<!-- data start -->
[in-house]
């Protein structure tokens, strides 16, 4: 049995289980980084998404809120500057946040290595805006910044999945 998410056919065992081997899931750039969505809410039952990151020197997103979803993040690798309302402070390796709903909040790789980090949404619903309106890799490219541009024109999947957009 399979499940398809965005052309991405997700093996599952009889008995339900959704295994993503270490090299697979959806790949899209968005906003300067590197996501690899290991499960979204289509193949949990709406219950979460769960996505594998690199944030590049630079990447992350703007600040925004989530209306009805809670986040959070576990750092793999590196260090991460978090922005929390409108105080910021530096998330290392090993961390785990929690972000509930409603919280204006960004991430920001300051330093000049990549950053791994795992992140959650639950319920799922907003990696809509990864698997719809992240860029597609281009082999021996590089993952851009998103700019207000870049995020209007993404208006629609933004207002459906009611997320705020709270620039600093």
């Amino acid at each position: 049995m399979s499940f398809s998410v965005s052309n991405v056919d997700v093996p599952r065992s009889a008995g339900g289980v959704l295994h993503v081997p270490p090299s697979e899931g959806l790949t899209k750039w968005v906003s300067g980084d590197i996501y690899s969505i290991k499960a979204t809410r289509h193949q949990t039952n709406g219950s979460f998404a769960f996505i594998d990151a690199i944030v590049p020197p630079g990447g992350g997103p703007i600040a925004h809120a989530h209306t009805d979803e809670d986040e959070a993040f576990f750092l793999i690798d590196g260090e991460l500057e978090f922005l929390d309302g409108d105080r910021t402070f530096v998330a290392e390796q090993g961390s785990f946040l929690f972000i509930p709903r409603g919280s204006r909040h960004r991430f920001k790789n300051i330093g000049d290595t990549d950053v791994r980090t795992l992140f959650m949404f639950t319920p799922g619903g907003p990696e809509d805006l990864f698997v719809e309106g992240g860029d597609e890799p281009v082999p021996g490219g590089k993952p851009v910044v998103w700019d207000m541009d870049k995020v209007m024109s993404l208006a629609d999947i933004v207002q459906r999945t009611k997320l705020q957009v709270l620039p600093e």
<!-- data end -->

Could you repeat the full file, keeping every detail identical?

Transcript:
[in-house]
């Protein structure tokens, strides 16, 4: 049995289980980084998404809120500057946040290595805006910044999945 998410056919065992081997899931750039969505809410039952990151020197997103979803993040690798309302402070390796709903909040790789980090949404619903309106890799490219541009024109999947957009 399979499940398809965005052309991405997700093996599952009889008995339900959704295994993503270490090299697979959806790949899209968005906003300067590197996501690899290991499960979204289509193949949990709406219950979460769960996505594998690199944030590049630079990447992350703007600040925004989530209306009805809670986040959070576990750092793999590196260090991460978090922005929390409108105080910021530096998330290392090993961390785990929690972000509930409603919280204006960004991430920001300051330093000049990549950053791994795992992140959650639950319920799922907003990696809509990864698997719809992240860029597609281009082999021996590089993952851009998103700019207000870049995020209007993404208006629609933004207002459906009611997320705020709270620039600093």
């Amino acid at each position: 049995m399979s499940f398809s998410v965005s052309n991405v056919d997700v093996p599952r065992s009889a008995g339900g289980v959704l295994h993503v081997p270490p090299s697979e899931g959806l790949t899209k750039w968005v906003s300067g980084d590197i996501y690899s969505i290991k499960a979204t809410r289509h193949q949990t039952n709406g219950s979460f998404a769960f996505i594998d990151a690199i944030v590049p020197p630079g990447g992350g997103p703007i600040a925004h809120a989530h209306t009805d979803e809670d986040e959070a993040f576990f750092l793999i690798d590196g260090e991460l500057e978090f922005l929390d309302g409108d105080r910021t402070f530096v998330a290392e390796q090993g961390s785990f946040l929690f972000i509930p709903r409603g919280s204006r909040h960004r991430f920001k790789n300051i330093g000049d290595t990549d950053v791994r980090t795992l992140f959650m949404f639950t319920p799922g619903g907003p990696e809509d805006l990864f698997v719809e309106g992240g860029d597609e890799p281009v082999p021996g490219g590089k993952p851009v910044v998103w700019d207000m541009d870049k995020v209007m024109s993404l208006a629609d999947i933004v207002q459906r999945t009611k997320l705020q957009v709270l620039p600093e």